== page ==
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6.5: Overview- The Writing Process

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    This chapter will introduce you to the writing process: the steps involved between receiving an assignment from your instructor to handing in your paper. Figure 6.1 illustrates the writing process.


    Figure 6.1: The writing process


    A successful writing project includes the following phases:

    1. Prewriting: Generate and begin to develop ideas to write about. As a starting point, read the writing assignment, determine what is required, and what you will focus on. You may need to conduct research during this phase.
    2. Outlining a structure of ideas: Determine the paper’s overall organizational structure and create an outline to organize these ideas. This phase usually involves elaborating on the initial ideas.
    3. Writing a rough draft: Use the work completed in the prewriting and outlining phases to develop a first draft. It should cover the ideas that you brainstormed and follow the organizational plan that you laid out.
    4. Revising: Review the draft and reshape its content to ensure it flows smoothly. This stage involves moderate and sometimes major changes: adding or deleting paragraphs, phrasing the main point differently, expanding on an important idea, reorganizing content, etc.
    5. Editing: Review the draft again to make changes that improve style and adherence to standard writing conventions. For example, you may replace a vague word with a more precise one, or correct errors in grammar and spelling. Once this stage is complete, the writing process is finished and your work is ready to share with others.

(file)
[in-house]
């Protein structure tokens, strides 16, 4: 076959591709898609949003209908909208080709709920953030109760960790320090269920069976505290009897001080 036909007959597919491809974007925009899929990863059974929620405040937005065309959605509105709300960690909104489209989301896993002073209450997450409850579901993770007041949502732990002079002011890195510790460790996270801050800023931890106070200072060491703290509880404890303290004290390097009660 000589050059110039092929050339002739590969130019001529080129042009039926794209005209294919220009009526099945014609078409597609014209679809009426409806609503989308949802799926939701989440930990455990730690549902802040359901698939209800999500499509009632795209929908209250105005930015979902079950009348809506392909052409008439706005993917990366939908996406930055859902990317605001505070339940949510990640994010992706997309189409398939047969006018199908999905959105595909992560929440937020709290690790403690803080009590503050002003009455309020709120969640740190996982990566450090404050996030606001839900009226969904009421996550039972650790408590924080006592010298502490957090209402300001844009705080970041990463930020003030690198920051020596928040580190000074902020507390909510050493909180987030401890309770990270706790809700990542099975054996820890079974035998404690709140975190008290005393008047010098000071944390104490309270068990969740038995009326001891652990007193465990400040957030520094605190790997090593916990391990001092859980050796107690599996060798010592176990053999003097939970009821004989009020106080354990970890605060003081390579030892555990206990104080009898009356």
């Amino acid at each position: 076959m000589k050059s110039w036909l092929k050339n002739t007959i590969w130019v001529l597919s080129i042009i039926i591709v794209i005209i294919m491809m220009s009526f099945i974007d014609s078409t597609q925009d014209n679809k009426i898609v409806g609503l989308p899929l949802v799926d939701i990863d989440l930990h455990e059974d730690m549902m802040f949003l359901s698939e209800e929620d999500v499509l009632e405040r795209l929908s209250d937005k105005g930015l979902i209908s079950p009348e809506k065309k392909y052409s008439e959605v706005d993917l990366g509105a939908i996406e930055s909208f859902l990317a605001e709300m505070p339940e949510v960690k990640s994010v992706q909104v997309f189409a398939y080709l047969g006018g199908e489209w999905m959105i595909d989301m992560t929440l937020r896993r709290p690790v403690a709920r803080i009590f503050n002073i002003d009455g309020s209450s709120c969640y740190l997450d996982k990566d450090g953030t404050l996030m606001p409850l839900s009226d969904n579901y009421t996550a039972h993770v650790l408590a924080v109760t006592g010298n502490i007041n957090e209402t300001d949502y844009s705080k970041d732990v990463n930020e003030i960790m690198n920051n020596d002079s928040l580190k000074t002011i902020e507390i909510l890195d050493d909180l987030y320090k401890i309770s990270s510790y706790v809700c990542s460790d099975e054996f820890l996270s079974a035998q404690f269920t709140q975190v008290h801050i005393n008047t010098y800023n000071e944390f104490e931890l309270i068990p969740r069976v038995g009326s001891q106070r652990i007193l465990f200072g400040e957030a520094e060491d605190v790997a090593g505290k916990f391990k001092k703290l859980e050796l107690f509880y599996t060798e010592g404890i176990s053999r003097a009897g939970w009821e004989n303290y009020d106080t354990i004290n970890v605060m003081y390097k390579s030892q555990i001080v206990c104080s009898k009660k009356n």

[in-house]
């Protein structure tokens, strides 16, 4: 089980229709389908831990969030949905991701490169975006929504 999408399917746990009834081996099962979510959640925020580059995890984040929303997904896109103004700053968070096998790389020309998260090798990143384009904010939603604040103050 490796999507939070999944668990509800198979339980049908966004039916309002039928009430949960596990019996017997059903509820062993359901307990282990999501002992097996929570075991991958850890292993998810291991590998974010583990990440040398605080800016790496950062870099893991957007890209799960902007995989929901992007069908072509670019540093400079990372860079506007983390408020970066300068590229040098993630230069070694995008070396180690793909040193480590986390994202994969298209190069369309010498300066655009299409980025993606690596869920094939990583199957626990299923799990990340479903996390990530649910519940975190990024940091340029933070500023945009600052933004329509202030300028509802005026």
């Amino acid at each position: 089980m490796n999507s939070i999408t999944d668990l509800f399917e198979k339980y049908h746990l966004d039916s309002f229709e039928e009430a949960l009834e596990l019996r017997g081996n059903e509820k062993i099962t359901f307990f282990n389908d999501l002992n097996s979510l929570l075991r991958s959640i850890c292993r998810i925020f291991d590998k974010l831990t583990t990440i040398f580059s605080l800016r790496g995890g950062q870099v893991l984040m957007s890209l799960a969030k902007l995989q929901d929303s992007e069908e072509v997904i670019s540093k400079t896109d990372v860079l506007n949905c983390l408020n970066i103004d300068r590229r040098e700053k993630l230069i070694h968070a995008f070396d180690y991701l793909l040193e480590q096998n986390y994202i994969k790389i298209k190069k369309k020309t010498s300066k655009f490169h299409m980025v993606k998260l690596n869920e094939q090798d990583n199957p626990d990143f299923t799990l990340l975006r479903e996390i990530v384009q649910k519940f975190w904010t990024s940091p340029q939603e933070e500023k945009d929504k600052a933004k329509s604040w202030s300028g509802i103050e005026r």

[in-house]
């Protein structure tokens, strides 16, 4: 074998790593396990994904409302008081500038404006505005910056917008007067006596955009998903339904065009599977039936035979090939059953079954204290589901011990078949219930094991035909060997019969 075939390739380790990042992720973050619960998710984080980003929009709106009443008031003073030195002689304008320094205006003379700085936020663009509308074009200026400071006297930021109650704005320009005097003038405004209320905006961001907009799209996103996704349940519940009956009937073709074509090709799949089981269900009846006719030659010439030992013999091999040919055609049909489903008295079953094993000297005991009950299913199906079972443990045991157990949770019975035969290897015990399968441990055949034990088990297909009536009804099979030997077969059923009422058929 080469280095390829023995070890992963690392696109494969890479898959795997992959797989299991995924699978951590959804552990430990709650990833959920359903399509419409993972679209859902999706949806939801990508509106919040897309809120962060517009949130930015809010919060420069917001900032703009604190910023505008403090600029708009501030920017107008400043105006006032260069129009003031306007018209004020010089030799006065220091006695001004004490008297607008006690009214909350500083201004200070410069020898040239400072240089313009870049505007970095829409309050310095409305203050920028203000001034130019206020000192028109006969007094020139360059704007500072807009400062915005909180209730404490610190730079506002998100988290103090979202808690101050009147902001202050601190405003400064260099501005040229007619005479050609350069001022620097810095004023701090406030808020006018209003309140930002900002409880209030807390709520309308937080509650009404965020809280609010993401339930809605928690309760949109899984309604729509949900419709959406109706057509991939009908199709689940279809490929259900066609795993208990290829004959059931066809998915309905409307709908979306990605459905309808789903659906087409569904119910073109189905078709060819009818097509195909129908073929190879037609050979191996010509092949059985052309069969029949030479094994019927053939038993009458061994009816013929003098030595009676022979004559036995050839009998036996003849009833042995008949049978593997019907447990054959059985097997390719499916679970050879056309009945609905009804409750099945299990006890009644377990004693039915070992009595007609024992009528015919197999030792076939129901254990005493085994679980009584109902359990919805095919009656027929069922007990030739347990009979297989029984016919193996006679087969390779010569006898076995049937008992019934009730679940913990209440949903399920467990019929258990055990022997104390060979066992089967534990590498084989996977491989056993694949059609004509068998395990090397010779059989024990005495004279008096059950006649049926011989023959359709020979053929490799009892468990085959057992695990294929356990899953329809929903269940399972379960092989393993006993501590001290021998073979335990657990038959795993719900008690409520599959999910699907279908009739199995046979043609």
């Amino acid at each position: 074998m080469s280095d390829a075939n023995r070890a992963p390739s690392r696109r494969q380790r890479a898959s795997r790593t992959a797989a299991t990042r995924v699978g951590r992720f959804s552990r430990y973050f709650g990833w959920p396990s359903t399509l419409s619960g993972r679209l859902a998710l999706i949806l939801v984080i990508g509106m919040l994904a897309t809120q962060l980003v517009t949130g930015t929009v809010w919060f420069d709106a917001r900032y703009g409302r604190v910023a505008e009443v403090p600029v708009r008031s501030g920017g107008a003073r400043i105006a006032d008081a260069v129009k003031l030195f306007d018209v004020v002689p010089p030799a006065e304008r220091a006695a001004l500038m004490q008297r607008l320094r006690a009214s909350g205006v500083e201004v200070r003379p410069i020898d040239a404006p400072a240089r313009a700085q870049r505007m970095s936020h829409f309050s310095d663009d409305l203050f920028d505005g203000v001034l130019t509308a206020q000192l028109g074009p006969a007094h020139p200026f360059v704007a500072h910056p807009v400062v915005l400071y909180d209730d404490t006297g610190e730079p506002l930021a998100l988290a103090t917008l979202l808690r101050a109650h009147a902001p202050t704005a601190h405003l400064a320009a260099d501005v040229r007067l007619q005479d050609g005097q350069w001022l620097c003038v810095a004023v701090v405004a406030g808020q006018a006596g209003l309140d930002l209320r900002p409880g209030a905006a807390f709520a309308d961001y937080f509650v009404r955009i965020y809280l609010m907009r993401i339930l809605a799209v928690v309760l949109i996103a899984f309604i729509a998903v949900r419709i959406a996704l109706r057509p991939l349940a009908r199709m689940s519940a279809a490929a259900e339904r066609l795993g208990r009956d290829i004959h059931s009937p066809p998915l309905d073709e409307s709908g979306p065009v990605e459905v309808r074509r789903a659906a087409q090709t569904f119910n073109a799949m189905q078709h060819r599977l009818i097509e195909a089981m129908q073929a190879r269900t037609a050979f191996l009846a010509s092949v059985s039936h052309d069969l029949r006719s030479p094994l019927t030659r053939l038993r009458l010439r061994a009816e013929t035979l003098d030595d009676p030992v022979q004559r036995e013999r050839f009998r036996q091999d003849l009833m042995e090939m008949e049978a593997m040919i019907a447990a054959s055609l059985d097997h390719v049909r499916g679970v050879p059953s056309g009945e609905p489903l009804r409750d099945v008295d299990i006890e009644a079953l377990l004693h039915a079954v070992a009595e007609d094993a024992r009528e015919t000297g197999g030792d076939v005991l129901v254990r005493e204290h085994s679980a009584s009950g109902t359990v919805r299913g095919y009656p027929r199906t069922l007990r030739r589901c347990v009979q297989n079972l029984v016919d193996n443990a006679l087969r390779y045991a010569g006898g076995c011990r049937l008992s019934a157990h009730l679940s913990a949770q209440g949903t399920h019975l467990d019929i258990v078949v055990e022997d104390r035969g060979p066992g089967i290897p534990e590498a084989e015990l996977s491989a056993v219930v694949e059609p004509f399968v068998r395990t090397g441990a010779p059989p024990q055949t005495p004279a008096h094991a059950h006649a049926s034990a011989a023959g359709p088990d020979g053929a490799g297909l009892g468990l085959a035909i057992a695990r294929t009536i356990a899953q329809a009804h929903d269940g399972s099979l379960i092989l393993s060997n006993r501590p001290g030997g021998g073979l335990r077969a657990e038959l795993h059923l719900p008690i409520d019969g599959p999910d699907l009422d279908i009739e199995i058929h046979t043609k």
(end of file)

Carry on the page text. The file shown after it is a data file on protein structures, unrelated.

Check out Audio Podcast 6.1 in which Dr. Annette Bailey from the Daphne Cockwell School of Nursing at Ryerson University shares her insights about writing and transferring your thinking onto paper.



    A SoundCloud element has been excluded from this version of the text. You can view it online here:

    Audio Podcast 6.1: Insights about writing [7:53]

    Student Tip

    The Iterative Process of Writing

    The writing process is not linear: you should move back and forth between the phases. For example, you might recheck the assignment guidelines to verify that your topic, pre-writing, and writing meets expectations. Or, you might brainstorm some ideas, do some research, and only then begin thinking about the main idea or thesis of your paper.

    Activity: Check Your Understanding

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    Attribution statement

    The writing process content was adapted from (with editorial changes):

    Writing for Success 1st Canadian Edition by Tara Horkoff is licensed under a Creative Commons Attribution-NonCommercial-ShareAlike 4.0 International License, except where otherwise noted. Download for free at:

    This page titled 6.5: Overview- The Writing Process is shared under a CC BY-SA 4.0 license and was authored, remixed, and/or curated by Lapum et al. (Ryerson University Library) via source content that was edited to the style and standards of the LibreTexts platform; a detailed edit history is available upon request.